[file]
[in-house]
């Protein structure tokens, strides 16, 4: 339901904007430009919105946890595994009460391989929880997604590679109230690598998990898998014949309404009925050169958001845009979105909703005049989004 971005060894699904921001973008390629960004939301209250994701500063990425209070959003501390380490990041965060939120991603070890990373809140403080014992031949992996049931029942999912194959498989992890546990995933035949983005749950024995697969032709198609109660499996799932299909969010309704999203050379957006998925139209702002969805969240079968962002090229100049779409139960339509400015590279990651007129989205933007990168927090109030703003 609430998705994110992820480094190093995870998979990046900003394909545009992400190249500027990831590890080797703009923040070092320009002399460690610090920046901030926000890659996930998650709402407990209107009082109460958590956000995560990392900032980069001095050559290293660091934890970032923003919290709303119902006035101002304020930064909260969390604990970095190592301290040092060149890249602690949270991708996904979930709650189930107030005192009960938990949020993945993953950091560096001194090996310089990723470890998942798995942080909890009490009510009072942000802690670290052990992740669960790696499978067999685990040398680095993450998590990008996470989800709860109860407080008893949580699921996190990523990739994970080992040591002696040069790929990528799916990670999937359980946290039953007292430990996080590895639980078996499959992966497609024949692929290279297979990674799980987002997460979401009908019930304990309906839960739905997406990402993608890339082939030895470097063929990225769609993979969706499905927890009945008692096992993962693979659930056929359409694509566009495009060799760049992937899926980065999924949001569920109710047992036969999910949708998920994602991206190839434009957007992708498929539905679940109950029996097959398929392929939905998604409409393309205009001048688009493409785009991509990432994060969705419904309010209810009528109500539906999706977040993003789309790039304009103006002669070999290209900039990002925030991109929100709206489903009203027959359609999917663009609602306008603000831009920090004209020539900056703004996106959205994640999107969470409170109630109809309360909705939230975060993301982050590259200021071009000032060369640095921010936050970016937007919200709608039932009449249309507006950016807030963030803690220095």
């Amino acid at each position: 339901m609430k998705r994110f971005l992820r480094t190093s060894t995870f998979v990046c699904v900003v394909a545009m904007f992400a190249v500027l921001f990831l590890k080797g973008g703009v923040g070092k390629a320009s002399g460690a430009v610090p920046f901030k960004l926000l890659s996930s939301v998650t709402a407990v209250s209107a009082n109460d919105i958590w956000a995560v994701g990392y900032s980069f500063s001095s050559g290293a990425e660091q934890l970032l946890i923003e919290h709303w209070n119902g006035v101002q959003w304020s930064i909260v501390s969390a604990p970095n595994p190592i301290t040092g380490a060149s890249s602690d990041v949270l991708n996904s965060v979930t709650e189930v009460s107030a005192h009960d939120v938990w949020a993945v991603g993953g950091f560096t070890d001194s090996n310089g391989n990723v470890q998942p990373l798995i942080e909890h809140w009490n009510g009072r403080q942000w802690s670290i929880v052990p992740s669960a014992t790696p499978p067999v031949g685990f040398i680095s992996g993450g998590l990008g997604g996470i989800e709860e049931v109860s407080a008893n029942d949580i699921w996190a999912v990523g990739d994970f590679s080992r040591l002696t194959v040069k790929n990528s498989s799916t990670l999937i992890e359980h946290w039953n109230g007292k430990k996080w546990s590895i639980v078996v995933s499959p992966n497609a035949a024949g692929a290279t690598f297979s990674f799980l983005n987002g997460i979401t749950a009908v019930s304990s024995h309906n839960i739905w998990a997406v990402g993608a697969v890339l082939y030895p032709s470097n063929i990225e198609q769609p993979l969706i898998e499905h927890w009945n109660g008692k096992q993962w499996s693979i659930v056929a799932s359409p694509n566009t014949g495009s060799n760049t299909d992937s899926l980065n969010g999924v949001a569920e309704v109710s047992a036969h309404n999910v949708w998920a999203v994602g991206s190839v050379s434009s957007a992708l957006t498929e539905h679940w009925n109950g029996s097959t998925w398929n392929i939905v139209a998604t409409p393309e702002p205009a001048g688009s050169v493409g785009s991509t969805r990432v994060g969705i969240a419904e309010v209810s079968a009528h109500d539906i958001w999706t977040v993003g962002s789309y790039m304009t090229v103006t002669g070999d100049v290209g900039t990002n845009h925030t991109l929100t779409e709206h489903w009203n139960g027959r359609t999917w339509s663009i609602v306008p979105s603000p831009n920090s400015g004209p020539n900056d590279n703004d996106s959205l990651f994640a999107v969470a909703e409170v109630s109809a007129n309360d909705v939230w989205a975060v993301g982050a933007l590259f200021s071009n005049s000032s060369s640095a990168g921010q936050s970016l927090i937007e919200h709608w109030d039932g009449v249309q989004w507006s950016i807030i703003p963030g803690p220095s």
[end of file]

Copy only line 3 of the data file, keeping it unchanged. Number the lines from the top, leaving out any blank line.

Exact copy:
């Amino acid at each position: 339901m609430k998705r994110f971005l992820r480094t190093s060894t995870f998979v990046c699904v900003v394909a545009m904007f992400a190249v500027l921001f990831l590890k080797g973008g703009v923040g070092k390629a320009s002399g460690a430009v610090p920046f901030k960004l926000l890659s996930s939301v998650t709402a407990v209250s209107a009082n109460d919105i958590w956000a995560v994701g990392y900032s980069f500063s001095s050559g290293a990425e660091q934890l970032l946890i923003e919290h709303w209070n119902g006035v101002q959003w304020s930064i909260v501390s969390a604990p970095n595994p190592i301290t040092g380490a060149s890249s602690d990041v949270l991708n996904s965060v979930t709650e189930v009460s107030a005192h009960d939120v938990w949020a993945v991603g993953g950091f560096t070890d001194s090996n310089g391989n990723v470890q998942p990373l798995i942080e909890h809140w009490n009510g009072r403080q942000w802690s670290i929880v052990p992740s669960a014992t790696p499978p067999v031949g685990f040398i680095s992996g993450g998590l990008g997604g996470i989800e709860e049931v109860s407080a008893n029942d949580i699921w996190a999912v990523g990739d994970f590679s080992r040591l002696t194959v040069k790929n990528s498989s799916t990670l999937i992890e359980h946290w039953n109230g007292k430990k996080w546990s590895i639980v078996v995933s499959p992966n497609a035949a024949g692929a290279t690598f297979s990674f799980l983005n987002g997460i979401t749950a009908v019930s304990s024995h309906n839960i739905w998990a997406v990402g993608a697969v890339l082939y030895p032709s470097n063929i990225e198609q769609p993979l969706i898998e499905h927890w009945n109660g008692k096992q993962w499996s693979i659930v056929a799932s359409p694509n566009t014949g495009s060799n760049t299909d992937s899926l980065n969010g999924v949001a569920e309704v109710s047992a036969h309404n999910v949708w998920a999203v994602g991206s190839v050379s434009s957007a992708l957006t498929e539905h679940w009925n109950g029996s097959t998925w398929n392929i939905v139209a998604t409409p393309e702002p205009a001048g688009s050169v493409g785009s991509t969805r990432v994060g969705i969240a419904e309010v209810s079968a009528h109500d539906i958001w999706t977040v993003g962002s789309y790039m304009t090229v103006t002669g070999d100049v290209g900039t990002n845009h925030t991109l929100t779409e709206h489903w009203n139960g027959r359609t999917w339509s663009i609602v306008p979105s603000p831009n920090s400015g004209p020539n900056d590279n703004d996106s959205l990651f994640a999107v969470a909703e409170v109630s109809a007129n309360d909705v939230w989205a975060v993301g982050a933007l590259f200021s071009n005049s000032s060369s640095a990168g921010q936050s970016l927090i937007e919200h709608w109030d039932g009449v249309q989004w507006s950016i807030i703003p963030g803690p220095s």